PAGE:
All-inorganic cesium copper halide nanocrystals have attracted extensive attention due to their cost-effectiveness, low toxicity, and rich luminescence properties. However, controlling the synthesis of these nanocrystals to achieve a precise composition and high luminous efficiency remains a challenge that limits their future application. Herein, we report the effect of oleylammonium iodide on the synthesis of copper halide nanocrystals to control the composition and phase and modulate their photoluminescence (PL) quantum yields (QYs). For CsCu2I3, the PL peak is centered at 560 nm with a PLQY of 47.3%, while the PL peak of Cs3Cu2I5 is located at 440 nm with an unprecedently high PLQY of 95.3%. Furthermore, the intermediate-state CsCu2I3/Cs3Cu2I5 heterostructure shows white light emission with a PLQY of 66.4%, chromaticity coordinates of (0.3176, 0.3306), a high color rendering index (CRI) of 90, and a correlated color temperature (CCT) of 6234 K, indicating that it is promising for single-component white-light-emitting applications. The nanocrystals reported in this study have excellent luminescence properties, low toxicity, and superior stability, so they are more suitable for future light-emitting applications. Full article
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12 pages, 2859 KiB  
Article
1,3,6-Trigalloylglucose: A Novel Potent Anti-Helicobacter pylori Adhesion Agent Derived from Aqueous Extracts of Terminalia chebula Retz
by Ling Ou, Zhixiang Zhu, Yajie Hao, Qingwei Li, Hengrui Liu, Qingchang Chen, Chang Peng, Chuqiu Zhang, Yuanjing Zou, Junwei Jia, Hui Li, Yanhua Wang, Bingmei Su, Yuqian Lai, Meiyun Chen, Haobo Chen, Zhong Feng, Guimin Zhang and Meicun Yao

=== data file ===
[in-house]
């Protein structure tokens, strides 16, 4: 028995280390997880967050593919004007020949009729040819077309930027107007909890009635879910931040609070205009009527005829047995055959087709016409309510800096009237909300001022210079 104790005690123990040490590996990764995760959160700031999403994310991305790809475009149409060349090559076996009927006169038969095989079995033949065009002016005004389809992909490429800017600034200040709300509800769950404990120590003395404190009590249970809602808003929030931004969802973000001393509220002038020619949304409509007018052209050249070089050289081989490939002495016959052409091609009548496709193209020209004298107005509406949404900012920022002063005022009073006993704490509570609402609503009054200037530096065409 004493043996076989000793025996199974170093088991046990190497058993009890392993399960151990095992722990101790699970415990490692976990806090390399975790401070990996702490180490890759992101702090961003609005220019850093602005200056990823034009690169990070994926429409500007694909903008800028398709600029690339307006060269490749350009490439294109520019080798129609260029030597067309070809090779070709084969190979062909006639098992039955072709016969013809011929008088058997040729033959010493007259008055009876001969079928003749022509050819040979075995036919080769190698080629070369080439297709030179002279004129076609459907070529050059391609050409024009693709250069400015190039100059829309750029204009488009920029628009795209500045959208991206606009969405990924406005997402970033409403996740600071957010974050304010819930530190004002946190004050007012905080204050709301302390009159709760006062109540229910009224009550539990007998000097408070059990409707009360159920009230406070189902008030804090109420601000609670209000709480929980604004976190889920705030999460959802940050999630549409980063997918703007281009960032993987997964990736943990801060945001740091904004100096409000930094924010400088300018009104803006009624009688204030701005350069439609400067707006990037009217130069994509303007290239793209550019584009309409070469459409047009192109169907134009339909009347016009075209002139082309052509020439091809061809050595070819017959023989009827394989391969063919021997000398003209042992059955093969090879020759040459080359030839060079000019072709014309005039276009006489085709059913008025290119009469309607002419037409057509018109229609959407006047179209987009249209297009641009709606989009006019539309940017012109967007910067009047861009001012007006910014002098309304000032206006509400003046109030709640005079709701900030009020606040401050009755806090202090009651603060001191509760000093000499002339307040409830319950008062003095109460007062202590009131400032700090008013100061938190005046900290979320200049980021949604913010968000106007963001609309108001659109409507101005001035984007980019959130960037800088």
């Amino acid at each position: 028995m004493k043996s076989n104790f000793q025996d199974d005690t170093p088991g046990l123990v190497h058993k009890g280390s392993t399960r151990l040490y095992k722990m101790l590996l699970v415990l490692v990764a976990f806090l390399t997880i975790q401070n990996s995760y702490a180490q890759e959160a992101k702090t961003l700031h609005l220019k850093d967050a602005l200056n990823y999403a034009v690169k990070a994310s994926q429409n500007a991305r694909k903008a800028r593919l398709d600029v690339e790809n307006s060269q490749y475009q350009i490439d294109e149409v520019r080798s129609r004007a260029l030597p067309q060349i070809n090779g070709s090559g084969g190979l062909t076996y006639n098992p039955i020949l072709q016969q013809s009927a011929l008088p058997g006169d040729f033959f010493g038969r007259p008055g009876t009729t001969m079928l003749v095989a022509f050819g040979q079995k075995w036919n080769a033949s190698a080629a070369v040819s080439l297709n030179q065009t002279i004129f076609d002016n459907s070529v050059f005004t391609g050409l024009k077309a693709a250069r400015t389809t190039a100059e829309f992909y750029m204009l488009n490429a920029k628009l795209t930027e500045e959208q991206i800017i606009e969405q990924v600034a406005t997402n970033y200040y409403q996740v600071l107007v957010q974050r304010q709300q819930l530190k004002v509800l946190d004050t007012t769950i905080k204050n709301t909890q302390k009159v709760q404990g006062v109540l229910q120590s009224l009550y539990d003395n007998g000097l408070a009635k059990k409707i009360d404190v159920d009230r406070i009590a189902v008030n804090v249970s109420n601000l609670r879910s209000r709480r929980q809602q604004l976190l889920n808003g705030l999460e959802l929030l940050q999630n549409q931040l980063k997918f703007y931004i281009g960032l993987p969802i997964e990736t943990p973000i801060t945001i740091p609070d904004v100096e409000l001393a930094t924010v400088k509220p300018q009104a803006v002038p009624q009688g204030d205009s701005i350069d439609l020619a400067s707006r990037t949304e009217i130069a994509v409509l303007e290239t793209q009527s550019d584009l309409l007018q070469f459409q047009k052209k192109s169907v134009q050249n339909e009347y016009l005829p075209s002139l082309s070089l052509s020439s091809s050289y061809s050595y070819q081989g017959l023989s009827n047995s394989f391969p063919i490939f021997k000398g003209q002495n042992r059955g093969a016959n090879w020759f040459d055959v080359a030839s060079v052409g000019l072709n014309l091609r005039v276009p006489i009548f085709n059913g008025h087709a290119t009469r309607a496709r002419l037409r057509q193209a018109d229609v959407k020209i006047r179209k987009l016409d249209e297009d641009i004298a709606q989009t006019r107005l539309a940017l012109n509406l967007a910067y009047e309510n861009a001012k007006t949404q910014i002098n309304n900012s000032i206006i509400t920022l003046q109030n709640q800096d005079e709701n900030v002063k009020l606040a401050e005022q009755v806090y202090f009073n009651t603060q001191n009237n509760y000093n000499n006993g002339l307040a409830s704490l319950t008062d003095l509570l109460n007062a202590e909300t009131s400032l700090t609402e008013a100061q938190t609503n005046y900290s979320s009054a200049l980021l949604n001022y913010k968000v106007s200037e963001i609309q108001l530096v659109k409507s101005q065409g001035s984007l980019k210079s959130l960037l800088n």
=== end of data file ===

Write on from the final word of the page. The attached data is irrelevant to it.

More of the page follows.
Molecules 2024, 29(5), 1161; https://doi.org/10.3390/molecules29051161 - 05 Mar 2024
Viewed by 539
Abstract
1,3,6-Trigalloylglucose is a natural compound that can be extracted from the aqueous extracts of ripe fruit of Terminalia chebula Retz, commonly known as “Haritaki”. The potential anti-Helicobacter pylori (HP) activity of this compound has not been extensively studied or confirmed [...] Read more.
1,3,6-Trigalloylglucose is a natural compound that can be extracted from the aqueous extracts of ripe fruit of Terminalia chebula Retz, commonly known as “Haritaki”. The potential anti-Helicobacter pylori (HP) activity of this compound has not been extensively studied or confirmed in scientific research. This compound was isolated using a semi-preparative liquid chromatography (LC) system and identified through Ultra-high-performance liquid chromatography–MS/MS (UPLC-MS/MS) and Nuclear Magnetic Resonance (NMR). Its role was evaluated using Minimum inhibitory concentration (MIC) assay and minimum bactericidal concentration (MBC) assay, scanning electron microscope (SEM), inhibiting kinetics curves, urea fast test, Cell Counting Kit-8 (CCK-8) assay, Western blot, and Griess Reagent System. Results showed that this compound effectively inhibits the growth of HP strain ATCC 700392, damages the HP structure, and suppresses the Cytotoxin-associated gene A (Cag A) protein, a crucial factor in HP infection. Importantly, it exhibits selective antimicrobial activity without impacting normal epithelial cells GES-1. In vitro studies have revealed that 1,3,6-Trigalloylglucose acts as an anti-adhesive agent, disrupting the adhesion of HP to host cells, a critical step in HP infection. These findings underscore the potential of 1,3,6-Trigalloylglucose as a targeted therapeutic agent against HP infections. Full article